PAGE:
From Our 2007 Archives

Shorter Breast Cancer Treatment Works

Doctors Able to Shave 2 Weeks off Radiation Therapy With Good Results

By Charlene Laino
WebMD Health News

Reviewed By Louise Chang, MD

Dec. 13, 2007 (San Antonio) -- A more convenient three-week course of radiation works just as well as the five-week schedule that is typically given to women after breast-conserving surgery for breast cancer, researchers report.

In a study of more than 1,000 women, only 6.2% of those who got the short course of radiation had cancer recur in the same breast over the next 10 years, compared with 6.7% of those who got the conventional five weeks of radiation. The difference was so small, however, that it could have been due to chance.

There was also no difference between the two groups in terms of survival, with 84% of those in both groups alive at 10 years, says researcher Timothy Whelan, MD, of the Hamilton Regional Cancer Center in Ontario, Canada.

The two schedules were also associated with a similar, low rate of skin reactions and other side effects, Whelan says.

Shorter Course More Convenient

Whelan says there's been a lot of interest in trying to shorten the course of radiation due to convenience and lower cost, but that long-term effects have been a concern.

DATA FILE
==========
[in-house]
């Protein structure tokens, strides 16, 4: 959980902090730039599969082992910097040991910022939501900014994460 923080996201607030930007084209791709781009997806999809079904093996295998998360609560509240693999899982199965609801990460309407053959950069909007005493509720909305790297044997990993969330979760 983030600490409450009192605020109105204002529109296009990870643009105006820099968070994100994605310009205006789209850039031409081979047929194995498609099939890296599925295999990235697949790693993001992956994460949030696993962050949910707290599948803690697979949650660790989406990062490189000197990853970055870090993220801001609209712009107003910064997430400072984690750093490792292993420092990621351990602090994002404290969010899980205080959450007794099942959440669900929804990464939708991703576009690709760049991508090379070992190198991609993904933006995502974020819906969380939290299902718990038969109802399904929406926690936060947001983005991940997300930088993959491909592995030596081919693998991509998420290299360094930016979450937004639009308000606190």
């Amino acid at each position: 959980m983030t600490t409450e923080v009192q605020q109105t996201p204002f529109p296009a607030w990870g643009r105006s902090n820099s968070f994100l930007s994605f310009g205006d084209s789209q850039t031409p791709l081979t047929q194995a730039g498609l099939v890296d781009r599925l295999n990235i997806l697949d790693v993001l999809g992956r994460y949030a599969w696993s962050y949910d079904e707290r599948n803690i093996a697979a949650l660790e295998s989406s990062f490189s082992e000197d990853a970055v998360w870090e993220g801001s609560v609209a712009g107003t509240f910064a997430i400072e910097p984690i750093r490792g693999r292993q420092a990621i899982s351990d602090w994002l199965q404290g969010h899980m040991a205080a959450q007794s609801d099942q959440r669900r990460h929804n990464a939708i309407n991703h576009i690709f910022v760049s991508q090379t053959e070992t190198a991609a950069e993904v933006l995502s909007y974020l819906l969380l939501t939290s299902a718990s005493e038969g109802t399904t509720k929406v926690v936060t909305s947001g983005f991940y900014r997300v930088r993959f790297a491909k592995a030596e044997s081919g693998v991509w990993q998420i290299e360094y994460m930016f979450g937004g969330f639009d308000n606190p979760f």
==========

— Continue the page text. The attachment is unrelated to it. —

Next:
He tells WebMD that he hopes the 10-year study will alleviate the concerns and encourage more U.S. doctors to offer women the short course.

"There are important advantages to women who want to be treated in a shorter period of time," Whelan says.

Phillip Devlin, MD, assistant professor of radiation oncology at Harvard Medical School, says he already offers the short course to women who, for reasons of travel or cost, can't get five weeks of treatment.

"I think we'll continue to see its use pick up," he tells WebMD. "In addition to shorter duration of treatment time, it means lower costs and less time out from work and family."

The study, presented at the San Antonio Breast Cancer Symposium, involved 1,234 women who had undergone breast-conserving surgery. They were randomly assigned to either three weeks or five weeks of radiation therapy.

SOURCES: San Antonio Breast Cancer Symposium, San Antonio, Dec. 13-17, 2007. Timothy Whelan, MD, Hamilton Regional Cancer Center, Ontario, Canada. Phillip Devlin, MD, assistant professor, radiation oncology, Harvard Medical School, Boston.

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